Basalt / Ruedi Resevoir
February 11, 2004
(B, H) This is a favorite for local mountain bikers as well as hikers. Be warned: The first mile (is it only a mile? – it feels so much worse!) of this trail is tough. Then it flattens out – but not much. The reward is a great view from the top. The trail runs along a ridgetop before ending at Sloane Peak; from there you can either turn around or, especially if you’re on two wheels, hook into one of several trails and Forest Service roads that will eventually bring you to the small town of Lenado. Definitely pick up a map for reference, or you could wander around for days. The trailhead can be accessed by foot or bike off the Basalt-Old Snowmass trail along Highway 82 (behind the Roaring Fork Club). It’s also accessible by car – drive east from Basalt on Highway 82 and take a left at Bishop Drive (you’ll see a house that looks like a windmill). Bear left and go up the hill through the Holland Hills subdivision; stay left again when the road turns to dirt. 8 miles one way to Sloane Peak.
(H) The area around Mount Yeckel, near the end of this hike, provides awesome views of the Fryingpan River drainage and the Elk Range. Follow the Fryingpan Road for about 28 miles from Basalt, past Ruedi Reservoir and the towns of Meredith and Thomasville. At Norrie, turn right on Forest Road 504. Take this gravel road three miles uphill, then turn right onto the first road fork. The trailhead bulletin board is visible as soon as you enter Twin Meadows. From the trailhead, hike west along Deeds Creek. The trail is marked with blue metal tags on trees for cross-country skiers in the winter. It’s about 3 miles to Sawmill Park (a large meadow) and Mount Yeckel. If you wander around Sawmill Park, you’ll find the remains of an old fire lookout tower and cabin. Margy’s Hut (one of the 10th Mountain Division backcountry huts, which must be reserved in advance) is also nearby. 6 miles roundtrip.
(H) This heavily wooded trail accesses a pretty mountain lake that’s popular for its fishing and easy access. The trail gains only 300 feet in elevation, following the mountainside contour and topping off on the bench where the lake sits. It smells of pine and in late summer has plenty of mushrooms for shroom-hunters. Follow the Fryingpan Road for about 28 miles from Basalt, past Ruedi Reservoir, Meredith and Thomasville. Turn right on Forest Road 504 at Norrie. Drive across the river and climb the road’s rough switchbacks for about three miles. Take the left fork, continue for one mile and take the right fork to the trailhead on the left side of the road (about .5 miles). 1.5 miles roundtrip.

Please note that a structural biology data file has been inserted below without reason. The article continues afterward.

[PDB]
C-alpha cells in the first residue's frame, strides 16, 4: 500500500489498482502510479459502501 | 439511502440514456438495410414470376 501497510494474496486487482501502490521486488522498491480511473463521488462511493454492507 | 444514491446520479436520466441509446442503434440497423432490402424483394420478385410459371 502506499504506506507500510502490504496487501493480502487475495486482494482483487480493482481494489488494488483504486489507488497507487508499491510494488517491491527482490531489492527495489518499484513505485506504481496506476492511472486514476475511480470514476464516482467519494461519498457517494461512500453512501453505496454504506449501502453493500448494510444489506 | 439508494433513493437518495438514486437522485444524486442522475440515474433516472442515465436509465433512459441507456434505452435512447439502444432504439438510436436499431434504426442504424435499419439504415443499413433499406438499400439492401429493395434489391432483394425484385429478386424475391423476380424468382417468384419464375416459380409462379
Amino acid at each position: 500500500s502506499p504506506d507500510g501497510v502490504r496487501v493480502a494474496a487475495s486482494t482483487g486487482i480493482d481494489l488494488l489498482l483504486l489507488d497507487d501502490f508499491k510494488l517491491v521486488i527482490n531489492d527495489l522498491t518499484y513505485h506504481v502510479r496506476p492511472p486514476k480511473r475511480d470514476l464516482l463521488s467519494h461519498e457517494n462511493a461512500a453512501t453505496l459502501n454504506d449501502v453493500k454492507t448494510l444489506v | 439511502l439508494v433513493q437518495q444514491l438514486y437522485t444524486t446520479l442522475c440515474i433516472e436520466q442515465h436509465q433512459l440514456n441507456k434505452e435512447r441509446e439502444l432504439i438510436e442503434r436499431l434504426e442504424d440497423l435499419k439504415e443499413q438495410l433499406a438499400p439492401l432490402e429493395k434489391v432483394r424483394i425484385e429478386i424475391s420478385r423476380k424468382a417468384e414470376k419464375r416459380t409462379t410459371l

(H) This hike to an alpine lake is in an especially beautiful area adjacent to the Holy Cross Wilderness. Drive 22 miles from Basalt up the Fryingpan Road, then just past the second bridge after the reservoir, make a left on Forest Road 400. After a steep climb of about five miles, the road goes through Lime Park. At the upper end of the park, turn right onto road 506. When the road forks again after a mile, take the left fork for about three miles to the trailhead bulletin board. As you begin hiking, you’ll notice what was one of the first hydroelectric plants in the country; it provides power for the private Woods Lake Resort (please respect private property signs in this area). The trail travels through aspen stands along the edge of the resort. It’s then a gradual climb to Eagle Lake, just within the wilderness boundary. 6 miles roundtrip.
(H) This trail is an easy walk for most of the way. Drive 27 miles up the Fryingpan Valley from Basalt; about 2 miles past Thomasville, take a left onto Forest Road 501 and follow the signs to the Elk Wallow Campground. Before you reach the campground, make a left onto Burnt Mountain Road (Road 506) and follow it for about three miles. The trailhead is on the right side of the road. The trail follows Last Chance Creek for a little over two miles until intersecting with Trail 1917; a left turn at the intersection will bring you to Tellurium Lake in another 1.5 miles. 7 miles roundtrip.